• In August 2020, the US FDA authorized the use of convalescent plasma against the coronavirus. The blood plasma taken from recovered patients was said to contain potent antibodies that could help fight the disease faster and provide protection to those exposed to the virus.

  • Tocilizumab, commonly used as an immunosuppressant for rheumatoid arthritis, has been recommended for use in combination with dexamethasone against COVID-19 by the US NIH as of March 5, 2021. It has yet to get US FDA approval for use against the coronavirus.

  • Colchicine, an anti-inflammatory drug usually used against gout, has also gotten some interest in treating moderate to severe COVID-19. In an August 2020 study, Brazilian scientists found that colchicine was “safe and well-tolerated” and reduced the length of hospitalization and supplemental oxygen therapy. In January 2021, Philippine Health Undersecretary Maria Rosario Vergeire said the department was studying the use of colchicine for severe COVID-19 cases, citing emerging studies. But she also said use of the drug would still have to go through the country’s regulatory process if it would be used against the virus.

  • University of Glasgow scientists recently reported that human rhinovirus, which causes the common cold, appears to be able to suppress COVID-19. In their study – published on March 23 in the Journal of Infectious Diseases – the scientists at the MRC-University of Glasgow Centre for Virus Research reported findings that rhinovirus “triggers an innate immune response that seems to block SARS-CoV-2 replication in cells of the respiratory tract.” Researchers also said that an “increasing prevalence of rhinovirus could reduce the number of new COVID-19 cases.”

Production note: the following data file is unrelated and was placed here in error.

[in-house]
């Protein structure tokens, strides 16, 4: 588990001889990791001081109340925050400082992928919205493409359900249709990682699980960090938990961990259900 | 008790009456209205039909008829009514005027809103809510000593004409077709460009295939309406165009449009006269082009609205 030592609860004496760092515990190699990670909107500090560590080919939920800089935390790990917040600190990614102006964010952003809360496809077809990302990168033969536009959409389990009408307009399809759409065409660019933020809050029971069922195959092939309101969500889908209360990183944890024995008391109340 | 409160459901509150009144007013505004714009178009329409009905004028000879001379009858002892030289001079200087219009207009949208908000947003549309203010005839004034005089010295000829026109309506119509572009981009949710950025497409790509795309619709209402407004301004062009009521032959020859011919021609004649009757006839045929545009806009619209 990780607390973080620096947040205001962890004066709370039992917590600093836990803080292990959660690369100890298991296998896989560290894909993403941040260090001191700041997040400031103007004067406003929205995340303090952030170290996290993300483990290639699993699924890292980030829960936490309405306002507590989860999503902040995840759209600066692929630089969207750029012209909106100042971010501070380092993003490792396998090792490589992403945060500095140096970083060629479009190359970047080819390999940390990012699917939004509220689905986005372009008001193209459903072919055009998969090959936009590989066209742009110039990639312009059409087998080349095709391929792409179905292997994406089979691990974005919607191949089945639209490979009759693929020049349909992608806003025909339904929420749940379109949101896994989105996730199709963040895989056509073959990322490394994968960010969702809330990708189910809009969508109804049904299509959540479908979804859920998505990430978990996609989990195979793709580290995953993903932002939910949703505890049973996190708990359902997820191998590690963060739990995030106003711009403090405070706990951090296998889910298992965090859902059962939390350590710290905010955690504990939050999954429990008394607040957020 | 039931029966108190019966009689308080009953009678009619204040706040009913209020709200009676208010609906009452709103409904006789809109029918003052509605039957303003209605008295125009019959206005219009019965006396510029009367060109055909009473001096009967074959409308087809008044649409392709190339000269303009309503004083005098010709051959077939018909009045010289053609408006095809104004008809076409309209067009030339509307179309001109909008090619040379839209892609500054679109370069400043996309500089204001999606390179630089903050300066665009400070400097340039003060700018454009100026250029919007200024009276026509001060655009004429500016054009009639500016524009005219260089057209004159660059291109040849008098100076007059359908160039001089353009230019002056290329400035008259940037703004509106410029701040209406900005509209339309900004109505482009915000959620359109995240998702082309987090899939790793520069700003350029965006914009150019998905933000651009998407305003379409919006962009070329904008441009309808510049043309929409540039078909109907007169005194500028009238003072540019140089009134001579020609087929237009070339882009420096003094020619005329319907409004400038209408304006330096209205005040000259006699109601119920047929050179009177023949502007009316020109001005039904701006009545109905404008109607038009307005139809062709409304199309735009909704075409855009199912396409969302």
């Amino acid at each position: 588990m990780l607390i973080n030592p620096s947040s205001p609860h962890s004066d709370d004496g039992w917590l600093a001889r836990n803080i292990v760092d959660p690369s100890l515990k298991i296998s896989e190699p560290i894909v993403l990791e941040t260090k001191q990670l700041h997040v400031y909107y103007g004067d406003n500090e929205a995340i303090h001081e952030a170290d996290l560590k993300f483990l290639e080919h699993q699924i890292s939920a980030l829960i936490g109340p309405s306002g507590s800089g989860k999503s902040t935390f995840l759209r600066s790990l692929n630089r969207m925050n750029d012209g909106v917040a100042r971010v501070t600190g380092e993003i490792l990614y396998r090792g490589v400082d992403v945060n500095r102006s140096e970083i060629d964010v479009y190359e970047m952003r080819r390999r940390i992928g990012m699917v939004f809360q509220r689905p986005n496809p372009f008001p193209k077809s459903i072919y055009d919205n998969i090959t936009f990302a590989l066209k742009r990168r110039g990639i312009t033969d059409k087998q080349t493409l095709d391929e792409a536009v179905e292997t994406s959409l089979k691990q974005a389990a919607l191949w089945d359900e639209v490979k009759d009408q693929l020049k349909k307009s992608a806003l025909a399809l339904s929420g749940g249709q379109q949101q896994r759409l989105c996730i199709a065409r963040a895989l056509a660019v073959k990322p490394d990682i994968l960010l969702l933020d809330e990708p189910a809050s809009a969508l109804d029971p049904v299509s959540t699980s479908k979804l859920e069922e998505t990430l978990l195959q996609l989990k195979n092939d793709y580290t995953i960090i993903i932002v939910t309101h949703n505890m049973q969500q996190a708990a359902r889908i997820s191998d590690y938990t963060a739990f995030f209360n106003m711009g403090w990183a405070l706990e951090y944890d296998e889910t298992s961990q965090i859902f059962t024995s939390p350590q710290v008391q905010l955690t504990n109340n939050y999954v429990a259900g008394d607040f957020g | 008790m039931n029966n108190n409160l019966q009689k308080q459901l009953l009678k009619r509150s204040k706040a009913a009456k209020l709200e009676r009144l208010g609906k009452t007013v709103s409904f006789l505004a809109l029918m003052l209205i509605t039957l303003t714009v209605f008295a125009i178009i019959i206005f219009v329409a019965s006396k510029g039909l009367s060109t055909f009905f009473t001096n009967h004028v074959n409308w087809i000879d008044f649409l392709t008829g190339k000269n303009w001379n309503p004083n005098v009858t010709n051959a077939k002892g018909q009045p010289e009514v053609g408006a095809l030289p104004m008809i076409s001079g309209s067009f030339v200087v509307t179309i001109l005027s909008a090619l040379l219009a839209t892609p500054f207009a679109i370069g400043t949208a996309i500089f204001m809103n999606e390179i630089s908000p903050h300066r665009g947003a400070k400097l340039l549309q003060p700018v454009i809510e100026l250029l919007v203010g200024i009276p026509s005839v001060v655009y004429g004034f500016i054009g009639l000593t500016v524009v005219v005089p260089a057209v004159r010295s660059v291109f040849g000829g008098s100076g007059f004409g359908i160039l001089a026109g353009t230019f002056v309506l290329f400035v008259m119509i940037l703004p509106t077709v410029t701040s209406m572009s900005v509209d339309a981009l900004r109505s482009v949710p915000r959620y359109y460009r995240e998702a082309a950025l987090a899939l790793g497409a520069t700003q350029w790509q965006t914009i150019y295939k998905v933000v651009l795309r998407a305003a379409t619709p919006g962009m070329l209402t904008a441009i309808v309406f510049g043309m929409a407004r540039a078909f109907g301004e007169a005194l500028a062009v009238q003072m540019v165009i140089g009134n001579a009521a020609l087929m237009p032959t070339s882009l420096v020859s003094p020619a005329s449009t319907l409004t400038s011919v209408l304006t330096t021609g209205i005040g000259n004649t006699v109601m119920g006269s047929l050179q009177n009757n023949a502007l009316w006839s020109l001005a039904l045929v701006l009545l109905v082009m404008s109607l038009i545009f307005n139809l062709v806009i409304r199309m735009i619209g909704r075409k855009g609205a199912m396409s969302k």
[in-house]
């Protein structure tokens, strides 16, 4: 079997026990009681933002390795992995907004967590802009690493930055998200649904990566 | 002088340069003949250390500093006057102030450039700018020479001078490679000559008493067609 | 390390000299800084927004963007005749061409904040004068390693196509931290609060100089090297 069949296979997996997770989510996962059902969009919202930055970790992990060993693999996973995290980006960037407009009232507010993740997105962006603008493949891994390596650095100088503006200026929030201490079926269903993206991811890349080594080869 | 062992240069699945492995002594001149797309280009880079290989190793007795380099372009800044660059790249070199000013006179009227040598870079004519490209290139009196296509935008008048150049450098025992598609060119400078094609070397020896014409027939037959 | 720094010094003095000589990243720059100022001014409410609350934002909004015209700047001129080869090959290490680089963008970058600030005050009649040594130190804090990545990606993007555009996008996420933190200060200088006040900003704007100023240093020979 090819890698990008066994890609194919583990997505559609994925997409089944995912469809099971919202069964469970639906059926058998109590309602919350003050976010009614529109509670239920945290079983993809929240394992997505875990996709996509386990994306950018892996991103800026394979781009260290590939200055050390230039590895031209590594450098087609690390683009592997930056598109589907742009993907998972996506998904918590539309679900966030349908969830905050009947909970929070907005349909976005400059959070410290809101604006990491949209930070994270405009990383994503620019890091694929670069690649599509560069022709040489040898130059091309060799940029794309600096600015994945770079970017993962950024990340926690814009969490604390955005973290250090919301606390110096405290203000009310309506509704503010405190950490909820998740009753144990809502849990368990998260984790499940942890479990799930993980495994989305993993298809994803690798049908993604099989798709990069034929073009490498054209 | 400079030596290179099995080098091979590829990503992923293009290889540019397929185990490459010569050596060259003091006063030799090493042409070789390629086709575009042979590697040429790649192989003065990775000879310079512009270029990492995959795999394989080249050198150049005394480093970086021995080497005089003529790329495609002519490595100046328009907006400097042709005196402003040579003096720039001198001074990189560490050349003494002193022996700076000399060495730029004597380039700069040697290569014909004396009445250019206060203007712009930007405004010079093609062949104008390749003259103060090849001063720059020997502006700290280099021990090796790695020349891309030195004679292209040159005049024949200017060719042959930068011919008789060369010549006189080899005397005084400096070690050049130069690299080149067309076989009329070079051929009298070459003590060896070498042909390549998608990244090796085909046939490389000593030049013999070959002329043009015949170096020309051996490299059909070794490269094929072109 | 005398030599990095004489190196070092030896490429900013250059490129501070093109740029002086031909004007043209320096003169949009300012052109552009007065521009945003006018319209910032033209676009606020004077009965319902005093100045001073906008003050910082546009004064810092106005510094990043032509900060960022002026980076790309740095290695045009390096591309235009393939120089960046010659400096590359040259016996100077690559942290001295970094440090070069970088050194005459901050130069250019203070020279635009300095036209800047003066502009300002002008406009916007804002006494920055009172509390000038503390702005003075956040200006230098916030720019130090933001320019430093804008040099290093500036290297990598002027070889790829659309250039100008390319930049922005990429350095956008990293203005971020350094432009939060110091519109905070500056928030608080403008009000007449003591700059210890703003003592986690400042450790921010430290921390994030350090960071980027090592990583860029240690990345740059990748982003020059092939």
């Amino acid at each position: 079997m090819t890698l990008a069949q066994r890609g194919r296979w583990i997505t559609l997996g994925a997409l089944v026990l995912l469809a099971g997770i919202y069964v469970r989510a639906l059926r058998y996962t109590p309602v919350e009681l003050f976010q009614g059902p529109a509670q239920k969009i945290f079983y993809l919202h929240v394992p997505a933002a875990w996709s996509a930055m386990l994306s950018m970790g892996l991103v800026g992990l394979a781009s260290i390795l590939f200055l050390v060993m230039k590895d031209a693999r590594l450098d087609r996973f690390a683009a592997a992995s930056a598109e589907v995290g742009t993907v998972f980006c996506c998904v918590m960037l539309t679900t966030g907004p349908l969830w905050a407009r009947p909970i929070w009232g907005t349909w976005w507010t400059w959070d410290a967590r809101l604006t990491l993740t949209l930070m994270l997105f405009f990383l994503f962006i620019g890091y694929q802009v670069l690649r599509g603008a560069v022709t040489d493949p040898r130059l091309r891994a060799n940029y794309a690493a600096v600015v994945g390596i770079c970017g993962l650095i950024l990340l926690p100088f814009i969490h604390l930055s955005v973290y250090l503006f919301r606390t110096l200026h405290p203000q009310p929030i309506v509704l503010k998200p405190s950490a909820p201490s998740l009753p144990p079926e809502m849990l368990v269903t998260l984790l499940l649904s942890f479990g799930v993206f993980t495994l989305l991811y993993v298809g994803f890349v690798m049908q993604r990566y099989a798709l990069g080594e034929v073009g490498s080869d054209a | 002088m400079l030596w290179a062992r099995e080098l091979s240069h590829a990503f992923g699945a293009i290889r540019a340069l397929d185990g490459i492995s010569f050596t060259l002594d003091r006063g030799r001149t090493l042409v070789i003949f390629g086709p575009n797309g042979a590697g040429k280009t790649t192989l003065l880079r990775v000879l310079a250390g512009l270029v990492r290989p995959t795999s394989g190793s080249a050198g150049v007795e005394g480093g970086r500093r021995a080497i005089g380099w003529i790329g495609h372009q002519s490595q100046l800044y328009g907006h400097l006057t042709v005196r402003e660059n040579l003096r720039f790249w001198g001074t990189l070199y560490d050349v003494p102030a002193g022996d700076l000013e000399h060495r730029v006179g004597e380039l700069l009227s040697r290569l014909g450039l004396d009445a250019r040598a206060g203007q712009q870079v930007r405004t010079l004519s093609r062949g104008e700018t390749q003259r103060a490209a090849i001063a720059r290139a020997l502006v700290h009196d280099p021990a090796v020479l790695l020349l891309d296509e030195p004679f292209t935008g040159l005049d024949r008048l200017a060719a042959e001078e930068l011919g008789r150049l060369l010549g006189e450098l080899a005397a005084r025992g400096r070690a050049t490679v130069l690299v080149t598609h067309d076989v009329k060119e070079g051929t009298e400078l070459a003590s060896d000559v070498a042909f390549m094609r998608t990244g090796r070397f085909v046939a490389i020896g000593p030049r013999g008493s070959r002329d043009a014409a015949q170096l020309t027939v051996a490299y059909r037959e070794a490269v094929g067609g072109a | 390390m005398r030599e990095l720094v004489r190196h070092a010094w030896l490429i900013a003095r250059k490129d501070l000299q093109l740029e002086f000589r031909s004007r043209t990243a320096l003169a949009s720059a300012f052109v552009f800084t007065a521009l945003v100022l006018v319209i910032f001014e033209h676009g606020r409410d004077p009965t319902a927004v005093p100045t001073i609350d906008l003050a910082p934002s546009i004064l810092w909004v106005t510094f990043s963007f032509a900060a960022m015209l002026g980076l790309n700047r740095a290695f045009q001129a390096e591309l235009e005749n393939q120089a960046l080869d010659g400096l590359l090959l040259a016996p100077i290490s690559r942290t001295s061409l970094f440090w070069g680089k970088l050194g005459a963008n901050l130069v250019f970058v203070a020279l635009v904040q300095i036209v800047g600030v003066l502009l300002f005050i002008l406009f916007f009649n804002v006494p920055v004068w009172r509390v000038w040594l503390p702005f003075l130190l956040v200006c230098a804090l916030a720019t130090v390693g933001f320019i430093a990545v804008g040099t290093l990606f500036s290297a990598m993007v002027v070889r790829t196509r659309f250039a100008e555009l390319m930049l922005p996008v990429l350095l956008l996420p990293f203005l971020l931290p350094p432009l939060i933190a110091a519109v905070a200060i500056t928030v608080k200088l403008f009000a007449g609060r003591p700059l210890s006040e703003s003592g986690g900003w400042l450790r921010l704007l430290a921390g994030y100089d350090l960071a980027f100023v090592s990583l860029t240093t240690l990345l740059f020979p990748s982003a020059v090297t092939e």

• Ivermectin, not yet FDA-approved either in the US or here in the Philippines, has been the latest hot topic in various chat groups, Zoom webinars, and medical circles. Advocates have been pushing for the type that can be used by humans because, according to those who have done researches, it has been found to reduce infection by at least 86% and deaths by at least 68%. The Philippine FDA said on Monday, March 29, that doctors and hospitals who want to use it in their treatment of COVID-19 can apply for a compassionate use permit. This is perhaps the first indication of openness to IVM on the part of the FDA.
Data, precautions on ivermectin

Ivermectin is an antiparasitic drug that had been used to treat onchocerciasis (river blindness), scabies, and other parasitic diseases. Recent studies from reputable doctors have been showing evidence that it has “highly potent anti-viral and anti-inflammatory properties against COVID-19.”

A study published in June 2020 found that IVM was shown to be an inhibitor of SARS-CoV-2, the virus that causes COVID-19, in vitro or outside a living organism. Essentially, this means that IVM is able to control the replication of the coronavirus that very quickly attaches itself to cells and spreads in the human body, overwhelming the lungs and other vital organs. The authors called for trials that would determine a possible and effective dosage in humans.

For critical care and pulmonary medicine specialist Dr Pierre Kory of the FLCCC, however, what is compelling are the epidemiologic data that he saw in several areas like Uttar Pradesh in India and 8 states in Peru. 

Senior data analyst Juan Chamie’s data in Peru showed that in the 8 states, the number of deaths plummeted over time – after distribution of IVM. Dr Kory also cited Utter Pradesh, with a population of over 210 million, that has registered some of the lowest mortality rates among COVID-19 cases. 

A meta-analysis funded by Unitaid, an agency hosted by the WHO, reviewed 18 randomized controlled trials involving 2,282 patients, and found early encouraging results. IVM treatment showed a 75% reduction in mortality, a faster time to clinical recovery and viral clearance, and reduced hospitalization.